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To the outsider, tai chi must seem to be inordinately concerned with structure.
A considerable amount of time and attention is placed upon alignment, body usage and awareness.
Other martial arts spend significantly less time on these matters.
Yet, without optimal use of the body at all times, we cannot maximise our strength and reduce our weaknesses.

Learning structure

Yang Cheng Fu's 10 essentials and other guidelines teach us how to use our body.
What they seldom teach is why.
A student needs to attend a class which explores the Way in which the body works in combat and everyday life.
It is necessary to be scientific.
To find out for yourself what works and what does not.


Our aim is to cultivate a loose, flexible network of body parts.
Integrated, flowing, smooth and responsive.
New starters cannot just drop a lifetime of bad habits.
They need to be gently steered towards understanding and change.
By recognising the validity of an integrated, relaxed framework, it is easier for a person to let-go of the past.

Master self before attempting to master others

If you cannot use your own body in a balanced, natural, cohesive manner, how do you expect to defeat an opponent?
Most people rely upon local muscle strength.
They tense-up in combat.
They struggle.


Tai chi is not about fighting.
You must remain calm, composed, relaxed.
Not caught-up in the excitement and fear of combat.
By paying serious attention to your body, mind and emotions you can address your own concerns.
Once you are integrated, balanced and aware, you can consider manipulating an opponent.

The softest will then become the strongest

Having gained a measure of structure in solo practice, the real test is partner work and combat training.
You may believe yourself to be relaxed and responsive.
Working with somebody else may prove otherwise.
Sensitivity is a difficult skill to grasp.
In truth, it can never be mastered because you can always improve it.
Unless your body can be used in the appropriate way relative to an opponent, all of your training is for nothing.
The real challenge is to be soft.
To employ peng, jing, stickiness and grace.


Many students possess a small smattering of abilities, but typically lack the capacity to consistently apply these skills.
The fault lies with structure.
Without a working, comfortable, familiar framework, your abilities will not work when you most need them.


The main means of training framework is 'form', and for most students form is a significant area of weakness.
Partnered drills and qigong exercises supplement form and give you the opportunity to practice and test the validity of the tai chi body mechanics.
Without structure, you are vague, and incapable of having your abilities at your fingertips whenever you need them.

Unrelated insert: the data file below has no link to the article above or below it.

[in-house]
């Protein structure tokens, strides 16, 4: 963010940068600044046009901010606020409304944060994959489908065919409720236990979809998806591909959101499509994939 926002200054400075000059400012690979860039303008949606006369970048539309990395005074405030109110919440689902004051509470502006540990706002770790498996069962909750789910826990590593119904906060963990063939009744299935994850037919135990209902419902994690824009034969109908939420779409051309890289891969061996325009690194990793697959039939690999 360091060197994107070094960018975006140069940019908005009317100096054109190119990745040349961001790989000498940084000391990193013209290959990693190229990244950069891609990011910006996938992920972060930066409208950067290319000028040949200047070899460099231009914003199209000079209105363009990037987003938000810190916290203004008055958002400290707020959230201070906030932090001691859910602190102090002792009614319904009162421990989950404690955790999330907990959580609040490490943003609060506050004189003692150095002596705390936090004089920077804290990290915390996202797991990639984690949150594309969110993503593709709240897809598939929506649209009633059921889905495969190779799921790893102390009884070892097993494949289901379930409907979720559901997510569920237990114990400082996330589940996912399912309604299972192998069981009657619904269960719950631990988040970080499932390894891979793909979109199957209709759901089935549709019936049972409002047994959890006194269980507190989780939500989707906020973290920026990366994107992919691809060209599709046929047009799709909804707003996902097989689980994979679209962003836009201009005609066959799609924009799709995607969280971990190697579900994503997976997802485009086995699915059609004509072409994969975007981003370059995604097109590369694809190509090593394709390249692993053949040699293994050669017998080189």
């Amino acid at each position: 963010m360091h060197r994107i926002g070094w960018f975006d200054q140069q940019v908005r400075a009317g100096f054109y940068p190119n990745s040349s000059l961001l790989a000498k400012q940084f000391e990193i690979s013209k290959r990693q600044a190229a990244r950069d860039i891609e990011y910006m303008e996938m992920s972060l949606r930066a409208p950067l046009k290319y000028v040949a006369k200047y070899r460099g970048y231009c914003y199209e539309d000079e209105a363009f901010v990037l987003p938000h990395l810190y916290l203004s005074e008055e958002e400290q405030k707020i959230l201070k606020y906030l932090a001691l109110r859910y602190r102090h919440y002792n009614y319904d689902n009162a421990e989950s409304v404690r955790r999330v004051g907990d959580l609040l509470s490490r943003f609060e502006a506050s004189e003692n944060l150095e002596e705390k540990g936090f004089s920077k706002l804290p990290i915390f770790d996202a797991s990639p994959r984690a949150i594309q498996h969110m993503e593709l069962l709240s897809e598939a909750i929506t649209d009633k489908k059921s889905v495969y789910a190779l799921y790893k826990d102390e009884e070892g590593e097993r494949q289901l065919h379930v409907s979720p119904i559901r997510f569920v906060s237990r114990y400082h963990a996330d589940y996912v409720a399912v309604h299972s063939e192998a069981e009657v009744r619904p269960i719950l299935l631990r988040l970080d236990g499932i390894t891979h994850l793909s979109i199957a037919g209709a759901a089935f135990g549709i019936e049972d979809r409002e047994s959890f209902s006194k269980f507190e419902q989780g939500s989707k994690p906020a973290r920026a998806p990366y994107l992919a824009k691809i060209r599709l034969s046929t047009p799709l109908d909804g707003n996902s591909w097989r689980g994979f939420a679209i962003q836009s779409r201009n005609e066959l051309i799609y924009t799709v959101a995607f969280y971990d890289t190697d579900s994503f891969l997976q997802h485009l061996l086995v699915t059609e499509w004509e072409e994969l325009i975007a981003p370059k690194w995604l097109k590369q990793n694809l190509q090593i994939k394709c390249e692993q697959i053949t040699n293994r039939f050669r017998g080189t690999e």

It is necessary to contain, to shape, to focus.
Structure provides this.


The body mechanics cultivated in qigong exercises are used throughout the form.
Aspects of the form are utilised in partnered drills designed to increase your capacity to apply the tai chi principles.


Every student needs to recognise the purpose of each drill and see how the skills extend into actual combat.
Theory is not enough.
Drills are essentially abstract.
They teach habit patterns in the body: reflexes.
You must take the insights, tactics and body skills into a combat situation.
Only by doing this can you complete the circle and give meaning to the drill, and in turn the tai chi.

The form is like that of a falcon about to seize a rabbit

If your form adheres too rigidly to a primitive introductory shape, then you cannot reasonably use it in combat.
The 'square version' that beginners learn was designed to teach the outline, the pattern. It does not teach any neigong. There is no internal body work taking place at all.


It is necessary to learn how the body is working and how the power is being generated.
Every movement must be dismantled, understood, enhanced and applied.
Unless you take the form much further, it cannot be used in combat. The structure must be dynamic, fluid, protean.
Every movement feels natural, comfortable and powerful.

The shen is like that of a cat about to catch a rat

Wishy-washy tai chi lacks the primal. It looks and feels insubstantial and weak.
Such practice cannot be used in actual combat.
Even if the student is perfectly aligned, it is not enough.


There must be spirit.
Without feeling, without immersion in the event itself, the form remains poor.
You can see when a student imbue their form with shen. It looks quite different. Alive. Predatory. Applicable.

In motion the whole body should be light and agile

The danger facing many students is that their structure is incorrect.
There is a rigidity to it that essentially prevents freedom of movement.
This is not tai chi.
A student must be nimble and responsive, sensitive and alert.
Clumsiness is simply not acceptable.
You must learn to feel.
To move freely and easily. To act. To project energy.


The key ingredient in structure is not the body.
Aligning the body is necessary, and helpful, but underlying the physical concerns is the mind.
Unless you have clarity and focus, you cannot unite the body and use it.
Train your mind.
Sharpen it. Hone it.
To quote Yang Cheng Fu: "Use mind, not force".

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Page created 17 January 1999
Last updated 16 June 2023